Why I Consider FSR A Game Changer For Budget Gaming

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Boost Your Frames, Not Your Budget

Story Highlight
  • With FSR, AMD stretches out its hand to a large portion of gamers and offers excellent performance improvement with an open-source code, easy integration, and support for cards as old as the RX 500/GTX 1000 series.
  • FSR 3.1 is promising, with AMD claiming to fix all the prevailing visual problems seen in FSR 3.0’s upscaling.
  • Frame generation officially requires a minimum of RTX 2000/RX 5000 series cards but can still run on older AMD and Nvidia cards, although latency issues can be seen in such cases.
  • Even without frame generation, FSR provides significant performance uplifts, and with FSR 3.1 fixing the known issues, it is a savior for budget gamers.

AMD’s FidelityFX Super Resolution, compared to DLSS, has always had one major upper hand: it has been available to more gamers, with a recent report hinting at support for even Xbox X|S. And, quality-wise, my analysis back in 2022 showed little differences between the two. Does that mean that AMD has the upper hand over Nvidia in upscaling? Well, not quite. 

Since I compared FSR to DLSS in 2022, I’ve used it myself in many more titles, and let me tell you this: there have been issues. With the announcement of FSR 3.1, though, AMD has addressed them, and shows potential to be a game-changer for the budget gamers out there.

Why I Consider FSR A Game Changer For Budget Gaming

FSR pipeline
FSR integration pipeline (Image Credits: AMD)

When AMD announced FSR, I was super excited myself. I mean, being able to use frame generation, that Nvidia only offers to the RTX 4000 series owners, on even the budget RX 5000 cards was seriously good news. On launch, it was a letdown due to compatibility issues with V-Sync, and with Variable Refresh Rate monitors, but these issues were addressed quickly. However, the upscaling quality issues have remained.

With AMD’s announcement of FSR 3.1, AMD is finally addressing the upscaling issues and has potential to be a godsend for budget gamers.

Set Your Expectations High For FSR 3.1

AMD has highlighted some key changes that we’ll be seeing with FSR 3.1.

FSR 3.1 improvements
FSR 3.1 improvements

Of course, how much improvement we’ll see in image quality is something only time will tell. But, the significant improvement I’m very excited to see is that AMD will now allow FSR to work with Nvidia’s DLSS and Intel XeSS.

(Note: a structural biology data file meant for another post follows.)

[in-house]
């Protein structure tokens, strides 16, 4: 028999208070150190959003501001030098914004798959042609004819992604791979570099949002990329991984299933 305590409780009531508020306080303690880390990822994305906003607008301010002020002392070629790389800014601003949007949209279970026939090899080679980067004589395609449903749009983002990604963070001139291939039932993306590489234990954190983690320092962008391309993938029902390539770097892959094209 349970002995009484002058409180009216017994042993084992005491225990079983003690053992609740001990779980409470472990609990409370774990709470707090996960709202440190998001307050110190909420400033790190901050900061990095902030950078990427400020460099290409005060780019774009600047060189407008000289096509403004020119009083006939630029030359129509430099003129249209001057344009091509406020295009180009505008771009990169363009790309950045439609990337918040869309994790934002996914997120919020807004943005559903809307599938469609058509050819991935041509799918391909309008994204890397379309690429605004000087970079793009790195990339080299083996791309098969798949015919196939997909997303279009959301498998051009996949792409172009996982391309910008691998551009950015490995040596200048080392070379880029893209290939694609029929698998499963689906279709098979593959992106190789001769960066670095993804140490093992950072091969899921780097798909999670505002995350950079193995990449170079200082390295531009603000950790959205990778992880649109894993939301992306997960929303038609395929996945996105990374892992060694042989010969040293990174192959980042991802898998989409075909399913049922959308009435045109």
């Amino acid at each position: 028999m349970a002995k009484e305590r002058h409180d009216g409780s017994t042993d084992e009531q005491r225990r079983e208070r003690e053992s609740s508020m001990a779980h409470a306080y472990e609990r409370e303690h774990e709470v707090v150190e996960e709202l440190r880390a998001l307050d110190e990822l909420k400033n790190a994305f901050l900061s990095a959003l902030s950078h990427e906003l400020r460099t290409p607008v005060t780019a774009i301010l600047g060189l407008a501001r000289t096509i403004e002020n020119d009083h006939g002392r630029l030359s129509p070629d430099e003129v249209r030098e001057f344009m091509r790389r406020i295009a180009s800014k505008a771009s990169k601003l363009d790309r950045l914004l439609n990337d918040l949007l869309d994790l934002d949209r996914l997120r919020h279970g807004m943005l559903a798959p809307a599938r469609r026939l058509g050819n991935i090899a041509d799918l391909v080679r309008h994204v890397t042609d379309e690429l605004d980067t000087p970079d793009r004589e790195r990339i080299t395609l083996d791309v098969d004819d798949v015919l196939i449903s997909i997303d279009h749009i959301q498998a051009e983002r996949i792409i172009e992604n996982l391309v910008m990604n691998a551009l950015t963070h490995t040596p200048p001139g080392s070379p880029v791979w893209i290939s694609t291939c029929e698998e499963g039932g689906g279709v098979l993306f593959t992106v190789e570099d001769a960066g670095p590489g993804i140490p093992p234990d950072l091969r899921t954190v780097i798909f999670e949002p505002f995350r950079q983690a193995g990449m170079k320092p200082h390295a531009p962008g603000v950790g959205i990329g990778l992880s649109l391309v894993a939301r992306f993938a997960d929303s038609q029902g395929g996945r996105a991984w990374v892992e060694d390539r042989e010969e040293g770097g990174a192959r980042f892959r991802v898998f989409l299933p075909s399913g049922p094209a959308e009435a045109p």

This is excellent news for everyone: from AMD users who may be dissatisfied with FSR’s quality and want to add a little bit of DLSS into the mix, to the Nvidia users who don’t have an RTX 4000 but want to use frame-generation. Win-win from AMD!

Got An 8-year-old RX 460? No Problem!

XFX RX 460
XFX RX 460

AMD’s dedication to offer FSR to folks with older GPUs is something that truly stands out for me. Unlike Nvidia, AMD FSR does not rely on any dedicated hardware for upscaling, so even the (nearly) 8-year-old RX 400 series cards are supported. On Nvidia’s side, you can use FSR on cards as old as the iconic GTX 900 series cards.

A Dream For Game Developers

FSR is open-source and supports DX11, DX12, and Vulkan APIs. It is also cross-platform, with easy integration for major game engines: Unreal Engine 4, Unity, and most recently, XBOX GDK. This easy integration means that basically any developer can integrate FSR into their game, which makes things easy for everyone.

I did calculate the combined list of supported games for FSR 1, 2, and 3, and my approximation came out to 330, and so, AMD is still somehow behind Nvidia’s claim of 410 titles.

Frame Generation On Older Cards?

FSR vs DLSS frame generation
FSR vs DLSS frame generation (Image Credits: Hardware Unboxed)

Frame generation is actually possible on GPUs even older than RTX 2000/RX 5000 – and yes, you heard me right! Thing is, though, AMD recommends a base frame of 60 FPS for frame generation. If the base FPS is lower than 60, latency issues are prevalent, as tested by YouTuber Daniel Owen on the GTX 1060. Using Nvidia Reflex can counter these latency issues to some extent, so its actually fairly plausible to use frame generation on the older cards, but it does boil down to your particular case scenario.

FSR 2.0 performance improvement on each mode in Deathloop Upscaling
FSR 2.0 performance improvement on each mode (Image by Tech4Gamers)

If it doesn’t work out for you, that’s still okay; recalling my FSR vs DLSS comparison, FSR 2.0 (no frame generation) alone provides significant performance boosts at all upscaled resolutions.

Final Thoughts

AMD FSR is a gateway that keeps aging GPUs from going obsolete. It supports a much larger spectrum of (older) GPUs compared to DLSS, being limited only to Nvidia’s RTX cards (and DLSS 3 only to RTX 4000) – although, at the time of writing this, DLSS is available in more titles, but then that’s no good with the limited GPU support, is it? The performance enhancement of FSR, even without frame generation, is quite good.

You can also try frame generation on older hardware, but you will likely encounter latency issues. Quality-wise, FSR may not be as good as DLSS, but the upcoming FSR 3.1 will be a step up to fixing that, and I have my fingers crossed. 

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